By the way, when it comes to ice cream, I think liquors are much better companions than just the wines.
    And to add to to your special cases group, I believe artichokes and asparagus are notorious for challenging wine pairing.

    1. the winegetter

      But doesn’t the asparagus and artichoke pairing get to difficult because of all the different sauces and dippings we use with them? In Germany, for example, where we eat TONS of white asparagus during asparagus season in May/June, the established pairing seems to be a dry Silvaner (less acidic than Rieslings, but still light enough).

      1. talkavino

        In the US, we are talking about green asparagus, which is served for the most of the time, which is also mostly served either blanched or grilled – thus bitter notes are quite pronounced and quite difficult to complement or contrast. The same goes to artichokes, which are very often served just plain grilled. Sauces are usually very helpful in the wine/food pairing as they give you something extra to align to.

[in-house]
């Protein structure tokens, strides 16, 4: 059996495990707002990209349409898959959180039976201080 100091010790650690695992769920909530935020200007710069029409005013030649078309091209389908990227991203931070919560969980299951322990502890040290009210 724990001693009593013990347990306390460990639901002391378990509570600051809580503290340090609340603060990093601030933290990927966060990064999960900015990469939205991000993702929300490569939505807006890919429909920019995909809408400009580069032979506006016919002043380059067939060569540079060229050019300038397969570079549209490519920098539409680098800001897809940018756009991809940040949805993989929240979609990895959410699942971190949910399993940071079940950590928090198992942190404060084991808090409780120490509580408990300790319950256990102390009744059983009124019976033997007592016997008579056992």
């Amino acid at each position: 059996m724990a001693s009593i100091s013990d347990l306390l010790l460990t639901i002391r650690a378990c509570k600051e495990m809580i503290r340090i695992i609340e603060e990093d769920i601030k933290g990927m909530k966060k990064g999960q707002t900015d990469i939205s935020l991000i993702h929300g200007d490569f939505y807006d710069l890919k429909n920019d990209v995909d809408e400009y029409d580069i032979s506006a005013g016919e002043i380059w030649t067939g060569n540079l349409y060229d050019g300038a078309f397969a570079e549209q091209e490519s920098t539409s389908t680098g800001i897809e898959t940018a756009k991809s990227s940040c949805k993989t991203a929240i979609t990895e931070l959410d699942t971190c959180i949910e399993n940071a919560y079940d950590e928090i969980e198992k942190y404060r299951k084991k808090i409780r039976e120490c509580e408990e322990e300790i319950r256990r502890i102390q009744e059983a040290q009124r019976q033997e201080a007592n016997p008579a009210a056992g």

2. Stefano Post author

        Hi guys, sorry it took me a while to respond!
        Yes, Anatoli I totally agree re pairing ice cream with spirits.
        Also, your point regarding artichokes and green asparagus being difficult to pair is definitely a good one. They both have inherent latent bitterness (the artichokes particularly) which, if grilled, gets emphasized even more and makes it a tough to control. As indicated in the pairing chart, the only way to go (unless the bitterness is really over the top) is with a very smooth white wine or a very smooth red with super gentle and supple tannins.

  10. Pingback: Check this out: An Overview of the ISA Wine Pairing Criteria | A Crust Eaten

    1. Stefano Post author

      Thank you! Glad you liked it and much appreciated.
      Now, I have to give this asparagus/torrontes pairing a try! Thanks for the suggestion! 🙂

  11. Pingback: Wine Review: Coppo, Moscato d’Asti “Moncalvina” DOCG 2011… and the Moscato Craze | Clicks & Corks